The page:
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Anti-trafficking shelter opens in Washington DC

Anti-trafficking shelter opens in Washington DC

Anti-trafficking shelter opens in Washington DC

20 July 2018

Residents at the new anti-human trafficking shelter in the Greater Washington D.C. area will have access to comprehensive services. Photo Jorge Moncayo on Unsplash.

The Salvation Army has opened a 24-hour anti-human trafficking program in the Greater Washington D.C. area, which will provide emergency shelter for eight women or men fleeing any type of trafficking.

Covering an area including Washington D.C., suburban Maryland and Northern Virginia, the program will use a strength-based and trauma-informed approach to support survivors.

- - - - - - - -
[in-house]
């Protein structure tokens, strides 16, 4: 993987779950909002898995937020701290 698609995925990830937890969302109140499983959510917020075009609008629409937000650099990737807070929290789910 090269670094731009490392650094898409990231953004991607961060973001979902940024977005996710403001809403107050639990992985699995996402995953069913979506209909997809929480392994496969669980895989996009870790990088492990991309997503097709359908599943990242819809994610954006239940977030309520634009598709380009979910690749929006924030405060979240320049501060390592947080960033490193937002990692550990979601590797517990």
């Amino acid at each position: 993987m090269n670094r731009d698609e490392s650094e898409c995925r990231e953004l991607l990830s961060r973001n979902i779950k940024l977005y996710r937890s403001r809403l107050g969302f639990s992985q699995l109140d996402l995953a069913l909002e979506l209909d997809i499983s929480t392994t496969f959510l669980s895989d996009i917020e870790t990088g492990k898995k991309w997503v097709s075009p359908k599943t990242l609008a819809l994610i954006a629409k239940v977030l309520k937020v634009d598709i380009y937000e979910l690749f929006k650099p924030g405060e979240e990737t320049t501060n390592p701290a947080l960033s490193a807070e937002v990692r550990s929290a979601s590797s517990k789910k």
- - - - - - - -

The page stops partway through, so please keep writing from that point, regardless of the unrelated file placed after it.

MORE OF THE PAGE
Residents will gain access to comprehensive services, including medical care, trauma therapy, and case management. The Salvation Army will also provide long-term services including transitional housing, education and employment training.

“When we talk about the issue of human trafficking, it strikes at the very heart of the core values of what The Salvation Army is all about,” said Major James Hall, National Capital Area Commander, at an event at the Arlington Corps. “We believe that this is the best way that we can really make a difference.”

The D.C. area is especially prone to human trafficking due to its geographic location, multitude of sporting events, casinos, tourism, interstates and truck stops, and easy access to three airports.

After a lengthy needs assessment, The Salvation Army found that while the D.C. area had existing programs for trafficking victims, there was no place for emergency, short-term assistance. The new shelter is designed to fill that gap.

To protect its residents, The Salvation Army will not disclose the shelter’s location. Shelter staffers will meet potential clients at a designated public place, then guide them to safety.

For more information, click here

This article first appeared in New Frontier Chronicle.


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